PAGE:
The marble sculpture Adam by Tullio Lombardo (ca. 1455–1532) at the Metropolitan Museum of Art will reopen to the public on November 11 after a catastrophic accident in 2002 and an unusual 12-year conservation project. It is the most important Italian Renaissance sculpture in North America and the first life-size nude marble statue since antiquity. Tullio carved adam in the early 1490s for Doge Andrea Vendramin’s massive tomb, which is now housed in the church of Santi Giovanni e Paolo in Venice. It is the solely signed sculpture from that landmark monument. Tullio Lombardo’s Adam: A Masterpiece Restored, the premiere installation in the Museum’s new Venetian Sculpture Gallery, will focus on the sculpture and its restoration.
1. The Situation Of The Adam Statue
The life-size marble statue carved by Tullio Lombardo during the Renaissance period. It was created in the early 1490s but was severely damaged in a 2002 accident at the Metropolitan Museum of Art in New York. It collapsed and shattered into several pieces. Engineers restored the figure to its previous state after a 12-year repair operation. The use of 3D scanning to capture data from the broken fragments of the sculpture and plan a virtual restoration of the statue was a vital aspect of this.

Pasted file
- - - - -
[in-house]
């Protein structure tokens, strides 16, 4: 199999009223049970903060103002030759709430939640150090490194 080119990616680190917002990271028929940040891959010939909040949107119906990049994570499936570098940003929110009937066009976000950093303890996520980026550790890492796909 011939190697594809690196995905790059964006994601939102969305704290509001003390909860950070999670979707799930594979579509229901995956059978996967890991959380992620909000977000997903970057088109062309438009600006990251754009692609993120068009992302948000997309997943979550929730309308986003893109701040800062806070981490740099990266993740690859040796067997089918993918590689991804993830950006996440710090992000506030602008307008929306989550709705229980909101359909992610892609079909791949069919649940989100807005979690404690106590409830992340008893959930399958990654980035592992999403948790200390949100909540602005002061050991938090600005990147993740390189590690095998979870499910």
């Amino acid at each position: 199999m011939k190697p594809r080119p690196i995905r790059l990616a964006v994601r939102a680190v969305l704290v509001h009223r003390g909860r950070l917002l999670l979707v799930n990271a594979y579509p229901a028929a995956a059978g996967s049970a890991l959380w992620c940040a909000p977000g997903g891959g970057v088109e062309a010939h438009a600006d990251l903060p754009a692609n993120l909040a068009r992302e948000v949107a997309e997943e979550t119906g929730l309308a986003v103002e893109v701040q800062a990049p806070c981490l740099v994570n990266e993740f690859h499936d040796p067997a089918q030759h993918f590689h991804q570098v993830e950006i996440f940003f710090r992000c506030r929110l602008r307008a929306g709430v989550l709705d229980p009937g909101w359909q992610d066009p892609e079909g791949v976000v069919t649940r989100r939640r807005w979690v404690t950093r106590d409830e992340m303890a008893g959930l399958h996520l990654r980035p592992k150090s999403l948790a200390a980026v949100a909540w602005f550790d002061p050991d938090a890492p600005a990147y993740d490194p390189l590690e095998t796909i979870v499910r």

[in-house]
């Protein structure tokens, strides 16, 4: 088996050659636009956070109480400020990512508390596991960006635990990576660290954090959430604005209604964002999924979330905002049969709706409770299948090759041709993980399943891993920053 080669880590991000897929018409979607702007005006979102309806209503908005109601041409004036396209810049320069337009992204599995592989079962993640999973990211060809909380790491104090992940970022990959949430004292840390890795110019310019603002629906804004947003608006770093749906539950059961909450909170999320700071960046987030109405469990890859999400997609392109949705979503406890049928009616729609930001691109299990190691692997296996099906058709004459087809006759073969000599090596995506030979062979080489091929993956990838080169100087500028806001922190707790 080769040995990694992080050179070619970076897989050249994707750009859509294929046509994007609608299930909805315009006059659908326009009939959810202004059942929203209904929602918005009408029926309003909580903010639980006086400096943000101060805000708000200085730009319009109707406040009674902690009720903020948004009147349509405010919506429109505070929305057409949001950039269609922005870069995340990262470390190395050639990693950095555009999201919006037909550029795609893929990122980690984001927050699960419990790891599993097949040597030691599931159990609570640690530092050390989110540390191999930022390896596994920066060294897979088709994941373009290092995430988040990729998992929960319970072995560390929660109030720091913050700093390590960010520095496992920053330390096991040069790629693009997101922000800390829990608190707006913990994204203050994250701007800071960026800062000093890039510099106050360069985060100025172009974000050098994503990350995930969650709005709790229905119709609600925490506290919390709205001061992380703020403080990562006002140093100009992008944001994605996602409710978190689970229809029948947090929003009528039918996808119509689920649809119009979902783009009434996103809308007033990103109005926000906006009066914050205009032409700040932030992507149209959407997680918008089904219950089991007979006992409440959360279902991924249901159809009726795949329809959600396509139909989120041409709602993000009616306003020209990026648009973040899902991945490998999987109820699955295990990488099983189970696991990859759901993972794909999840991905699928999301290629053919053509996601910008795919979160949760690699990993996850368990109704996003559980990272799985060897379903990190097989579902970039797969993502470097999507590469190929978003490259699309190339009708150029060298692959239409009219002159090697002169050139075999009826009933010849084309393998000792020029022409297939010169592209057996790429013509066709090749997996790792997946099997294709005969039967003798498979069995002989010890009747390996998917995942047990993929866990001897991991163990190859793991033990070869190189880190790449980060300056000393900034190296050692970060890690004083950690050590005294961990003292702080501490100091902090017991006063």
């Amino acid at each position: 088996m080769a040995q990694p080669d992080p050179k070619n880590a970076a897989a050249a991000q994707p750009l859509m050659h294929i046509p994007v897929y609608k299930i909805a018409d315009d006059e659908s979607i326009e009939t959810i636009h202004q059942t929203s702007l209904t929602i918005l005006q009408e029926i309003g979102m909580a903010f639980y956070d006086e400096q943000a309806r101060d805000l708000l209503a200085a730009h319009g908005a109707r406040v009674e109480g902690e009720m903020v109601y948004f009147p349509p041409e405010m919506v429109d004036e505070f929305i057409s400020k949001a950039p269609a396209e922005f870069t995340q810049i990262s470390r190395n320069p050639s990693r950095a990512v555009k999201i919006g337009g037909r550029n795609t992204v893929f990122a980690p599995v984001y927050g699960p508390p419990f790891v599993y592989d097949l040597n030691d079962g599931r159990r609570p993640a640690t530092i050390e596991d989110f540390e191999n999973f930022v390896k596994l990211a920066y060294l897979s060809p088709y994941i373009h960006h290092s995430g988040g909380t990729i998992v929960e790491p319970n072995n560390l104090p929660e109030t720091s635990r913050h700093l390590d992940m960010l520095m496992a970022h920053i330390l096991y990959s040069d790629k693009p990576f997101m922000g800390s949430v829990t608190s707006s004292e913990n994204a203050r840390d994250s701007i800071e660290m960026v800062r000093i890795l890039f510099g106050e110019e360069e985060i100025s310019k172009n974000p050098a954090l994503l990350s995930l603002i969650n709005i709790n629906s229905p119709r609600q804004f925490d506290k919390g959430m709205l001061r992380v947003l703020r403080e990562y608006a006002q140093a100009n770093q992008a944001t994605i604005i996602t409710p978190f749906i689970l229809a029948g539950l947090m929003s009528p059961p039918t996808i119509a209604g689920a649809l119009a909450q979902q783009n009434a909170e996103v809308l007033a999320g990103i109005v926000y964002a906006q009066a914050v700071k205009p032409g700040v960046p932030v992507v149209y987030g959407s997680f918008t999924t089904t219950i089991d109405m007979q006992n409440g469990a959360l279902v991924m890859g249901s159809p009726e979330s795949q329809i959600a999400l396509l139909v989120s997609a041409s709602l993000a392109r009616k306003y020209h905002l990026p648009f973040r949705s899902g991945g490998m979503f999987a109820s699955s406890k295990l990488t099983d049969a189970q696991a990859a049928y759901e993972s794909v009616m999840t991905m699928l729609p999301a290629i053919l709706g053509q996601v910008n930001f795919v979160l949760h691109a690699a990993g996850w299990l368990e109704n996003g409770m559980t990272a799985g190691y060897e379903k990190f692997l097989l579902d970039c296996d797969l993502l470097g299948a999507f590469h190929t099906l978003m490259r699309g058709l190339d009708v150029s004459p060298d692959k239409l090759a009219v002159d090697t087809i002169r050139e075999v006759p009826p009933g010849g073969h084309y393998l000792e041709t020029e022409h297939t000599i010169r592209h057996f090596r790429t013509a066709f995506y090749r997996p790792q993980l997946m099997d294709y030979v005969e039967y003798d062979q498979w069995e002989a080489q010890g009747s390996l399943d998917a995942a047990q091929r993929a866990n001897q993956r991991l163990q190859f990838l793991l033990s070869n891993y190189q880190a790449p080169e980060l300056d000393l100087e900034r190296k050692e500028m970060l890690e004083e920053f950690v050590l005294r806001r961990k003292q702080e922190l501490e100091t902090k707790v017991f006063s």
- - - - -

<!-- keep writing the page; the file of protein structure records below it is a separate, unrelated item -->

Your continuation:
2. 3D Scanner Make Things Easier
The restoration began with digitizing the fractured shards, which was accomplished by 3D scanning each piece. There were 28 primary shards and 400 minor bits. The restoration team reconstructed the parts into a 3D model once all components were digitally restored.
Although accurate realignment of the pieces was impossible, a reverse image was created from the entire 3D digital model, allowing a CNC mill to make a foam cradle for the repair. The scan data was then utilized to produce a 3D CAD model of “Virtual Adam” to guide the actual restoration of the real Adam statue.
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